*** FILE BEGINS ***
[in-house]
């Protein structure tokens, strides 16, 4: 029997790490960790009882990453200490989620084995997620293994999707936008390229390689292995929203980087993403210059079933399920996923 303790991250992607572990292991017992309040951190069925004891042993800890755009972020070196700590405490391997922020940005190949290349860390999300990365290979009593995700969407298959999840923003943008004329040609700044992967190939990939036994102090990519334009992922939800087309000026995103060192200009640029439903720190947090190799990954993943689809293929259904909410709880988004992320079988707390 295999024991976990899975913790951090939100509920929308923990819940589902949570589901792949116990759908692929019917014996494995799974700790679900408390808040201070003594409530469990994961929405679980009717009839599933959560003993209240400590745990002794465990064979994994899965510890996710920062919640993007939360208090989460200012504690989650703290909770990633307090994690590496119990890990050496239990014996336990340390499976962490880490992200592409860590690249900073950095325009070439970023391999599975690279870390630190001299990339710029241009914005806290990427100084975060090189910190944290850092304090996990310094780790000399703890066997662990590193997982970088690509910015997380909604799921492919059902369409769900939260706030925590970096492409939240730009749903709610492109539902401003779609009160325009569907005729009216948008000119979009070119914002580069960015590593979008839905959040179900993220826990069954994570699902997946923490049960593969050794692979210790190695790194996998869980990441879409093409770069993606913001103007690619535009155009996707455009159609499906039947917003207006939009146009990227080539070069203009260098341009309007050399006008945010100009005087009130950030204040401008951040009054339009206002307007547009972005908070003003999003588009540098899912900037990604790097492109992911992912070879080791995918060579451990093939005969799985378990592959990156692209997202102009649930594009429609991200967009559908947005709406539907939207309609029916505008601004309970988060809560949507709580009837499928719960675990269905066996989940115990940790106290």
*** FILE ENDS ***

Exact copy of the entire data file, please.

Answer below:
[in-house]
């Protein structure tokens, strides 16, 4: 029997790490960790009882990453200490989620084995997620293994999707936008390229390689292995929203980087993403210059079933399920996923 303790991250992607572990292991017992309040951190069925004891042993800890755009972020070196700590405490391997922020940005190949290349860390999300990365290979009593995700969407298959999840923003943008004329040609700044992967190939990939036994102090990519334009992922939800087309000026995103060192200009640029439903720190947090190799990954993943689809293929259904909410709880988004992320079988707390 295999024991976990899975913790951090939100509920929308923990819940589902949570589901792949116990759908692929019917014996494995799974700790679900408390808040201070003594409530469990994961929405679980009717009839599933959560003993209240400590745990002794465990064979994994899965510890996710920062919640993007939360208090989460200012504690989650703290909770990633307090994690590496119990890990050496239990014996336990340390499976962490880490992200592409860590690249900073950095325009070439970023391999599975690279870390630190001299990339710029241009914005806290990427100084975060090189910190944290850092304090996990310094780790000399703890066997662990590193997982970088690509910015997380909604799921492919059902369409769900939260706030925590970096492409939240730009749903709610492109539902401003779609009160325009569907005729009216948008000119979009070119914002580069960015590593979008839905959040179900993220826990069954994570699902997946923490049960593969050794692979210790190695790194996998869980990441879409093409770069993606913001103007690619535009155009996707455009159609499906039947917003207006939009146009990227080539070069203009260098341009309007050399006008945010100009005087009130950030204040401008951040009054339009206002307007547009972005908070003003999003588009540098899912900037990604790097492109992911992912070879080791995918060579451990093939005969799985378990592959990156692209997202102009649930594009429609991200967009559908947005709406539907939207309609029916505008601004309970988060809560949507709580009837499928719960675990269905066996989940115990940790106290």